Trump and Republicans are playing with fire. I sense there is something in the air: people are simply not willing to sit back and allow this to happen. This is the stuff of which bloody revolutions are made, and if that prospect doesn't scare the bejesus out of you, you haven't read enough history. Because revolutions -- even perfectly justifiable ones -- fail far more often than they succeed, and when they fail, the aftermath can be even worse than what people rose up against. But, one way or another, the current situation cannot, and I believe will not, stand.

Posted by markpkessinger | Thu Jan 26, 2017, 05:10 PM (4 replies)

"Should celebrities comment on politics" is the wrong question here . . .

Lots of discussion around the 'net today on the question of whether celebrities should comment on politics. But here's the thing: Meryl Streep's comments were NOT ABOUT POLITICS -- not a single word of what she said referenced politics in any way. Trump's behavior, when he attempted to silence a reporter (by mocking his disability and trying to publicly humiliate him) who had called him out on one of his outright lies -- that wasn't 'politics'. It was boorish bullying, behavior that was in violation of every adult norm of human decency our society knows. And that kind of behavior deserves to be called out in any and every forum!
Posted by markpkessinger | Tue Jan 10, 2017, 12:54 PM (17 replies)

Senator Bill Nelson on the Fort Lauderdale shooting -- WTF?

CBS is reporting that the Fort Lauderdale shooter had the gun in his checked baggage, that he retrieved his bags, removed the gun, and made his way to a restroom to load it. All the while, they are talking about how much wider the security perimeter needs to be at airports. But, if it is true that he retrieved it from his checked baggage, seems to me the solution is much simpler: ban weapons from ALL air travel, whether checked or not. This would be a simple, and nearly cost-free, solution.

Incredibly, when one of the talking heads raised that idea, Florida Senator Bill Nelson immediately dismissed it, saying, "What about hunters?" EXCUSE ME?? Whatever may be said of the right to own firearms, there is NO Constitutional right to hunt or to carry weapons on an airplane! The idea that the rest of us need to accommodate the convenience of hunters is simply outrageous! Apparently, Senator Nelson thinks the lives and safety of the traveling public should take a back seat to the convenience of the relative minority of people who hunt!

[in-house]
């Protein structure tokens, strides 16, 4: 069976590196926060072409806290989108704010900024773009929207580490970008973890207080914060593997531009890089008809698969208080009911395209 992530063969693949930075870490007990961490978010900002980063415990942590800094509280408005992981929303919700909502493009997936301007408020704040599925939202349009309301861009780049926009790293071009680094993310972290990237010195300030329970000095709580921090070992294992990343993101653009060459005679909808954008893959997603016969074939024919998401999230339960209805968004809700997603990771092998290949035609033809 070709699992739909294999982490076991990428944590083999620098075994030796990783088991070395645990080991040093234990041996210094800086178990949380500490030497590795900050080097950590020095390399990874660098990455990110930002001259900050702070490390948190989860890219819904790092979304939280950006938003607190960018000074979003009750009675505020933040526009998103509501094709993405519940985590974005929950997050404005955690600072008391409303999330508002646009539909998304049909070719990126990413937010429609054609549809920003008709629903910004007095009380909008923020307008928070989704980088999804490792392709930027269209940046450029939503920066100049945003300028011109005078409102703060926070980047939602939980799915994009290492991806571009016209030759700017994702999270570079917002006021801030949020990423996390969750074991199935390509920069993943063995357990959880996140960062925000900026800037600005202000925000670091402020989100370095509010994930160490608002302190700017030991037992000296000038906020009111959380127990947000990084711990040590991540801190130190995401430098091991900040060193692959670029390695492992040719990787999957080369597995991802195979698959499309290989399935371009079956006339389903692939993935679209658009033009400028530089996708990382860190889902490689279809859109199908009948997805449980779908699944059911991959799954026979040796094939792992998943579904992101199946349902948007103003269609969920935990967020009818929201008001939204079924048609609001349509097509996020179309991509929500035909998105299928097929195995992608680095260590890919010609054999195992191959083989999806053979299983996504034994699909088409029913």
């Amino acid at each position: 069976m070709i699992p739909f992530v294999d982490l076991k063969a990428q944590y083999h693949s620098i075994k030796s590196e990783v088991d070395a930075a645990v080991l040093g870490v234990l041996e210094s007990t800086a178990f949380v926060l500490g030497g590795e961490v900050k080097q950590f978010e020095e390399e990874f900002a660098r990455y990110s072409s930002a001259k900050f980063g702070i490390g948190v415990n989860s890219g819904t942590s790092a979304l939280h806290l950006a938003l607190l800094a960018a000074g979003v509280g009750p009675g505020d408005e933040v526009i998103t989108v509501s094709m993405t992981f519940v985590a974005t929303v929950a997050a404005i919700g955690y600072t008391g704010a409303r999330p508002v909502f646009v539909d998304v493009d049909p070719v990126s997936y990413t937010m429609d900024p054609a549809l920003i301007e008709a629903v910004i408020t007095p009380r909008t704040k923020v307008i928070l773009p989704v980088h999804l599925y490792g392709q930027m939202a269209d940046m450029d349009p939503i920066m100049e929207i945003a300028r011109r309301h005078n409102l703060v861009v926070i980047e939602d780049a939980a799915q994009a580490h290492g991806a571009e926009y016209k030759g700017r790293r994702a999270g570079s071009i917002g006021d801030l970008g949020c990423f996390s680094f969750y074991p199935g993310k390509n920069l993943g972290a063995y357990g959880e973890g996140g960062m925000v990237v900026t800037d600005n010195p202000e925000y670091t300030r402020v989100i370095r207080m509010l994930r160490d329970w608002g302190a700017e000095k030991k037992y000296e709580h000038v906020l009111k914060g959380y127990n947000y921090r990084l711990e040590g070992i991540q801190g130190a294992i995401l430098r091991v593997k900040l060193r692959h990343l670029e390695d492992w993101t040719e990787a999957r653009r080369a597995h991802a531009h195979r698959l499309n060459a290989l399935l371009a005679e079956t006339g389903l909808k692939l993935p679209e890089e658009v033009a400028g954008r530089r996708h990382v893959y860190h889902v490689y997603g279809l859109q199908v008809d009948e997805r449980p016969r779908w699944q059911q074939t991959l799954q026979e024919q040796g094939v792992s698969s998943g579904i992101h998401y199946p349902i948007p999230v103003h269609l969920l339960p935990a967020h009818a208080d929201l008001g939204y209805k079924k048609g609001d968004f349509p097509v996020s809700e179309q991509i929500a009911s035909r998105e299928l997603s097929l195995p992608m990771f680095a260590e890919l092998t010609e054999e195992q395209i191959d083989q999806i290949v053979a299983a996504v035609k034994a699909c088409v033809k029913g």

Posted by markpkessinger | Fri Jan 6, 2017, 06:38 PM (34 replies)

An important point that is getting lost amid the Russian Hacking scandal . . .

We can certainly all agree that any attempt by a foreign government to exert influence on American elections is unacceptable, and must be thoroughly (and independently) investigated. But there remains an important point that appears to be in serious danger of being obscured. That is, that had the leaked DNC emails not revealed what they did, in fact, reveal -- i.e., a very corrupt DNC that was improperly putting a thumb on the scales on behalf of a particular candidate during the primaries -- then the leaked emails would have had little impact. By all means, let's investigate Russia's involvement. But if the Democratic Party chooses to focus only on Russia's involvement while glossing over the corruption and duplicity of the DNC, we will have failed to learn the lessons of 2016.
Posted by markpkessinger | Wed Dec 14, 2016, 01:40 PM (18 replies)

Harry Reid was the ONLY Senate Democrat who did the right thing . . .

. . . in voting against the override of the President's veto. The rest were a bunch of gutless wonders!